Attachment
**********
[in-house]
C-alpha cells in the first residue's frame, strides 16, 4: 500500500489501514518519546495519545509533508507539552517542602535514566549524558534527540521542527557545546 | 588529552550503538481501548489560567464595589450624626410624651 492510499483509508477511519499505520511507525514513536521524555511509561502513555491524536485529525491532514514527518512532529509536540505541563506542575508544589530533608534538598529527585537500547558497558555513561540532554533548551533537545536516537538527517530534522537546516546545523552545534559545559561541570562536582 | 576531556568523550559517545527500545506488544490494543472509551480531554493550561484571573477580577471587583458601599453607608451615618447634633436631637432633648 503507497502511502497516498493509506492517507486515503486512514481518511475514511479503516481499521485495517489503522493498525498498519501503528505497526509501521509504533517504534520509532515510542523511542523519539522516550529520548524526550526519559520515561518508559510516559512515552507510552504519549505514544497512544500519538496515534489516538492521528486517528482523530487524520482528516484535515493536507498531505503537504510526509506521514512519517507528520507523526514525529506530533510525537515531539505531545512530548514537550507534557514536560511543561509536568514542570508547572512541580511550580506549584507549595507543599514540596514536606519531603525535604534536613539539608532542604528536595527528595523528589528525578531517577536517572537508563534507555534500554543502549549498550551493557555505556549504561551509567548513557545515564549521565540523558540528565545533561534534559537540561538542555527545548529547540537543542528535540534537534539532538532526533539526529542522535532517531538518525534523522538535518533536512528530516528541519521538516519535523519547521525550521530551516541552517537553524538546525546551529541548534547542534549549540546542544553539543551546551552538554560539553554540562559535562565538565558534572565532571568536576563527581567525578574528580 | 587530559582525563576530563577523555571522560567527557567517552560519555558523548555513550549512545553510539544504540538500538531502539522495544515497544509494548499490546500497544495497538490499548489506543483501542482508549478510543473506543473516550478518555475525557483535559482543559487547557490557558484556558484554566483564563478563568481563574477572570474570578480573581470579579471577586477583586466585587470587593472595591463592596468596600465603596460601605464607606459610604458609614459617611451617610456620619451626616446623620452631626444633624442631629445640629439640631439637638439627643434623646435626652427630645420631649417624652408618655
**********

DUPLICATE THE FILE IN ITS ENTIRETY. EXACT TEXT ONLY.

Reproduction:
[in-house]
C-alpha cells in the first residue's frame, strides 16, 4: 500500500489501514518519546495519545509533508507539552517542602535514566549524558534527540521542527557545546 | 588529552550503538481501548489560567464595589450624626410624651 492510499483509508477511519499505520511507525514513536521524555511509561502513555491524536485529525491532514514527518512532529509536540505541563506542575508544589530533608534538598529527585537500547558497558555513561540532554533548551533537545536516537538527517530534522537546516546545523552545534559545559561541570562536582 | 576531556568523550559517545527500545506488544490494543472509551480531554493550561484571573477580577471587583458601599453607608451615618447634633436631637432633648 503507497502511502497516498493509506492517507486515503486512514481518511475514511479503516481499521485495517489503522493498525498498519501503528505497526509501521509504533517504534520509532515510542523511542523519539522516550529520548524526550526519559520515561518508559510516559512515552507510552504519549505514544497512544500519538496515534489516538492521528486517528482523530487524520482528516484535515493536507498531505503537504510526509506521514512519517507528520507523526514525529506530533510525537515531539505531545512530548514537550507534557514536560511543561509536568514542570508547572512541580511550580506549584507549595507543599514540596514536606519531603525535604534536613539539608532542604528536595527528595523528589528525578531517577536517572537508563534507555534500554543502549549498550551493557555505556549504561551509567548513557545515564549521565540523558540528565545533561534534559537540561538542555527545548529547540537543542528535540534537534539532538532526533539526529542522535532517531538518525534523522538535518533536512528530516528541519521538516519535523519547521525550521530551516541552517537553524538546525546551529541548534547542534549549540546542544553539543551546551552538554560539553554540562559535562565538565558534572565532571568536576563527581567525578574528580 | 587530559582525563576530563577523555571522560567527557567517552560519555558523548555513550549512545553510539544504540538500538531502539522495544515497544509494548499490546500497544495497538490499548489506543483501542482508549478510543473506543473516550478518555475525557483535559482543559487547557490557558484556558484554566483564563478563568481563574477572570474570578480573581470579579471577586477583586466585587470587593472595591463592596468596600465603596460601605464607606459610604458609614459617611451617610456620619451626616446623620452631626444633624442631629445640629439640631439637638439627643434623646435626652427630645420631649417624652408618655